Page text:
The Andy Warhol Diaries

The Andy Warhol Diaries

by Andy Warhol, Pat Hackett


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In celebration of its 25th anniversary, the bestselling classic is introduced to a new generation-with an added preface by Warhol's diarist and long-time friend, Pat Hackett, contemplating Warhol's lasting cultural impact.

This international literary sensation turns the spotlight on one of the most influential and controversial figures in American culture. Filled with shocking observations about the lives, loves, and careers of the rich, famous, and fabulous, Warhol's journal is endlessly fun and fascinating.

Spanning the mid-1970s until just a few days before his death in 1987, THE ANDY WARHOL DIARIES is a compendium of the more than twenty thousand pages of the artist's diary that he dictated daily to Pat Hackett. In it, Warhol gives us the ultimate backstage pass to practically everything that went on in the world-both high and low. He hangs out with "everybody": Jackie O ("thinks she's so grand she doesn't even owe it to the public to have another great marriage to somebody big"), Yoko Ono ("We dialed F-U-C-K-Y-O-U and L-O-V-E-Y-O-U to see what happened, we had so much fun"), and "Princess Marina of, I guess, Greece," along with art-world rock stars Jean-Michel Basquiat, Francis Bacon, Salvador Dali, and Keith Haring.

Warhol had something to say about everyone who crossed his path, whether it was Lou Reed or Liberace, Patti Smith or Diana Ross, Frank Sinatra or Michael Jackson. A true cultural artifact, THE ANDY WARHOL DIARIES amounts to a portrait of an artist-and an era-unlike any other.

Product Details

ISBN-13: 9781455561452
Publisher: Grand Central Publishing
Publication date: 12/02/2014
Pages: 864
Sales rank: 189,723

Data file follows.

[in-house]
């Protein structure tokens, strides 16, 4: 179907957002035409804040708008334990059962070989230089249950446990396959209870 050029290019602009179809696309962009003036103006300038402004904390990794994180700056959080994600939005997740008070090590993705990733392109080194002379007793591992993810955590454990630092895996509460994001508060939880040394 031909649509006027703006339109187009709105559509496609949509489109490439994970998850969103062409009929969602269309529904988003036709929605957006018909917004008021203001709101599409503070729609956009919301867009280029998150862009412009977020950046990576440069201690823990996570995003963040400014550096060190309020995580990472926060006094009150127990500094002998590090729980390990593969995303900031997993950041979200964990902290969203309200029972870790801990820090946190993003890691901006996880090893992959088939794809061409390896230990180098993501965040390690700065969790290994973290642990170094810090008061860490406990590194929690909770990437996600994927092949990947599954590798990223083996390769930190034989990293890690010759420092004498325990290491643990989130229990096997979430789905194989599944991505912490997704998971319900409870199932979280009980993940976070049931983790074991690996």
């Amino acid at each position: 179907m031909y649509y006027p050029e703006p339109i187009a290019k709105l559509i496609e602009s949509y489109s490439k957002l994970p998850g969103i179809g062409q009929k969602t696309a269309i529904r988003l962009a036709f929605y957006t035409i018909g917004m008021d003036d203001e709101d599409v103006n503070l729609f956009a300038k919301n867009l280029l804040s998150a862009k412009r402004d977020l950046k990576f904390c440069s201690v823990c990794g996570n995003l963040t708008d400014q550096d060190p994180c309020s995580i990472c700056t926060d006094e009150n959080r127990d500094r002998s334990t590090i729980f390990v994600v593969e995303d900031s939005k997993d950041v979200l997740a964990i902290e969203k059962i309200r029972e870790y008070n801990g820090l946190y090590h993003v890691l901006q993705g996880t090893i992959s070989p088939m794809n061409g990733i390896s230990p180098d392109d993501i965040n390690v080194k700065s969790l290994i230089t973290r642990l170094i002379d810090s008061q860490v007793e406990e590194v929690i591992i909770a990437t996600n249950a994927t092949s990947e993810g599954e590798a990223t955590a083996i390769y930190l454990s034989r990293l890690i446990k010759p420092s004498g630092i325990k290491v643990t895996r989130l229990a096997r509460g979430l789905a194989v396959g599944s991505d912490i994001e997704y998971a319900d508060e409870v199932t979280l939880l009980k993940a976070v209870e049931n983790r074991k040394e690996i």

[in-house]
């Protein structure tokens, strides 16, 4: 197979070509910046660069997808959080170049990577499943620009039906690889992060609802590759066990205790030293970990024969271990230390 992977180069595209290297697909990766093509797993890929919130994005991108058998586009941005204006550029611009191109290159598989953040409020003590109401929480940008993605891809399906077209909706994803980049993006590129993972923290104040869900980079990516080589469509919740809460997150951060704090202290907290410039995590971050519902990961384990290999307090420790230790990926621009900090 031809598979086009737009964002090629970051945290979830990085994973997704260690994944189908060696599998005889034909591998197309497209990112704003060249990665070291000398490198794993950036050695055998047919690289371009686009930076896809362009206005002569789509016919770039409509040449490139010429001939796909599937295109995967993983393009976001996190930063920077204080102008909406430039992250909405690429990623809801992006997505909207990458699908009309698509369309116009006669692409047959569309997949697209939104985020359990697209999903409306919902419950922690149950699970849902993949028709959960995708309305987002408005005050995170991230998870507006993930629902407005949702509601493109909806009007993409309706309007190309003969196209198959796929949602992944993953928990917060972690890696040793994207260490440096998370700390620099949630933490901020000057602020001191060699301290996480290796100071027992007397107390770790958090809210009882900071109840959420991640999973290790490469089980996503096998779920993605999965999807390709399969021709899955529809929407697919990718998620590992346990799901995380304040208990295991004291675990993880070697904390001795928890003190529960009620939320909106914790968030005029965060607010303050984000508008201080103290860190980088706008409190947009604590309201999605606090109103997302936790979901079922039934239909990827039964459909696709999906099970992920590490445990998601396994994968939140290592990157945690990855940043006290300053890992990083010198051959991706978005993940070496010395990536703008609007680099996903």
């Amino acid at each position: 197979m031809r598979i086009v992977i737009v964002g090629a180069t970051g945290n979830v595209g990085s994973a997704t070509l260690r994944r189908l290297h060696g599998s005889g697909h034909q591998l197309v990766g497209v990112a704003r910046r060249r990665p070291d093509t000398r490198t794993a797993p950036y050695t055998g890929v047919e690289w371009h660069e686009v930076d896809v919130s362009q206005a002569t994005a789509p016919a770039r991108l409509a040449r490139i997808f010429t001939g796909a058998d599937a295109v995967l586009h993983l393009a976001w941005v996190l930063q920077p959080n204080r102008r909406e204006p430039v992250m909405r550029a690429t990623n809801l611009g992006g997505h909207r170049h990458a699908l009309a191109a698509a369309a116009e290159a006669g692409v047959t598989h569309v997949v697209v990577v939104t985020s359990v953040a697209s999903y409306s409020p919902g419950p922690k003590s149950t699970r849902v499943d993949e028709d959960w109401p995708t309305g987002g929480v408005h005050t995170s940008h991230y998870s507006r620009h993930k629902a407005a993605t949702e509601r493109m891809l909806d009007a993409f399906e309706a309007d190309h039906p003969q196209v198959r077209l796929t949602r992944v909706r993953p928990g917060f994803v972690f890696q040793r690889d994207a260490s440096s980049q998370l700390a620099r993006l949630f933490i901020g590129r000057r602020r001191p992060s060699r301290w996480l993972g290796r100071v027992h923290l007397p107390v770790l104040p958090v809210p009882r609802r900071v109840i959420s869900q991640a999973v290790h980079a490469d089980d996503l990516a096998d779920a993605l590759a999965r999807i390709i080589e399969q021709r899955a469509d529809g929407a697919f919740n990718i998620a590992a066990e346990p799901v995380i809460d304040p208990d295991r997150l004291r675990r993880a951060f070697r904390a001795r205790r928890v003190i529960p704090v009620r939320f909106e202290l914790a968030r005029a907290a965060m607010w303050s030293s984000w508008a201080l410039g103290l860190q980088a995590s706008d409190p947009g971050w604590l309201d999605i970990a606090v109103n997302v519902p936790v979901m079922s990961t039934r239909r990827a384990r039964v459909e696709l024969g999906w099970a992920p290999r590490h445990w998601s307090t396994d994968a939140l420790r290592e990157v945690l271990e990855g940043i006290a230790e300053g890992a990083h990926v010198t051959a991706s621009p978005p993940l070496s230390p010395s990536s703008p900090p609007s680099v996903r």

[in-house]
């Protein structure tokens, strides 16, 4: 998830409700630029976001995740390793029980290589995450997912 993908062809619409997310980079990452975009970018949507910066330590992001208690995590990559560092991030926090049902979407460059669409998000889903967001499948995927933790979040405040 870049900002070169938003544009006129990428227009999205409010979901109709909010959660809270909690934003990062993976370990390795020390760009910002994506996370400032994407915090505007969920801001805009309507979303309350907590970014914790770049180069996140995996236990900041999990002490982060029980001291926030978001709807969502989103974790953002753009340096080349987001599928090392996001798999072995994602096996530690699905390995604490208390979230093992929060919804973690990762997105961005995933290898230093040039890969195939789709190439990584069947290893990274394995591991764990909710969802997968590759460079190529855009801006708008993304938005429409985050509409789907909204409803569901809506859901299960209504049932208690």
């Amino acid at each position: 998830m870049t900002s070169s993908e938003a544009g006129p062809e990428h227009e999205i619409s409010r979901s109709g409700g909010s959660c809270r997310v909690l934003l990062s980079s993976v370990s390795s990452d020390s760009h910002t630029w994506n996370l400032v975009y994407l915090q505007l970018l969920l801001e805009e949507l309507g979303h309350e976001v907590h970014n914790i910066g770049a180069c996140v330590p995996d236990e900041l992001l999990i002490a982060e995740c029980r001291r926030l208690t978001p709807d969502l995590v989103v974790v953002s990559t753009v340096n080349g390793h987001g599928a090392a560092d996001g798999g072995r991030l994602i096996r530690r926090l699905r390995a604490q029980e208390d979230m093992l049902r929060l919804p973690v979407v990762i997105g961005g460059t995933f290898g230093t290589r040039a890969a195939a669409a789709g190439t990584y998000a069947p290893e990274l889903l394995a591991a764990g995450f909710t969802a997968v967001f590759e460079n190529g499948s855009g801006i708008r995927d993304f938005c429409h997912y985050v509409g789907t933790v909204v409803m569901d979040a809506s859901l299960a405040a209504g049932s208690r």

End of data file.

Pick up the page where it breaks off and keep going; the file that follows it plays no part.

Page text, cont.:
Product dimensions: 8.20(w) x 9.40(h) x 2.30(d)

About the Author

Pat Hackett, editor of THE ANDY WARHOL DIARIES, was one of Warhol's closest confidantes. She co-authored POPism: The Warhol Sixties and Andy Warhol's Party Book with him, and co-authored the screenplay for Bad, Warhol's cult movie classic.

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Andy Warhol Diaries 3.8 out of 5 based on 0 ratings. 17 reviews.
STORE NOOKUSER More than 1 year ago
if you didnt like warhol before, you will after this.
Guest More than 1 year ago
If you feel the need to know how much Mr. Andy Warhol tipped cab drivers etc... then this book is for you. Perhaps... a great coffee table book to glance through, but not a great read
Anonymous More than 1 year ago
Could not put this book down so interesting and funny
Ryan Morris More than 1 year ago
If you already like Andy, you will love his daily observations told with trademark dry wit and thrifty use of words. It must have been pretty cool to be Andy Warhol and this book chronicles his point of view during the height of his celebrity rather than his more prolific younger years as an artist. Expect some pretty hilarious celebrity gossip and find out which actress has B.O. The book comes to an abrupt and sad end but serves as the most important "autobiography" of this very special 20th century philosopher and artist.
jhhymas on LibraryThing More than 1 year ago
My mother bought this book when it was fairly new. She was fascinated with art, celebrity and popular culture--which made this book a perfect fit for her. Often she had insomnia, but this book is so heavy she couldn't hold it to read in bed. Her solution? She razored it into sections, and read it in sections, She talked about it a lot when she was reading it. She was also a gestalt therapist, so I imagine the psychological implications may have interested her, also. After she was finished, she duct-taped (honest) the spine which sort of put the book back together, so it could be shelved. This duct-taped book graced one of her bookcases for the rest of her life, showing that books are really not that precious. I was shocked then, but now I sort of get it. June
edwinbcn on LibraryThing More than 1 year ago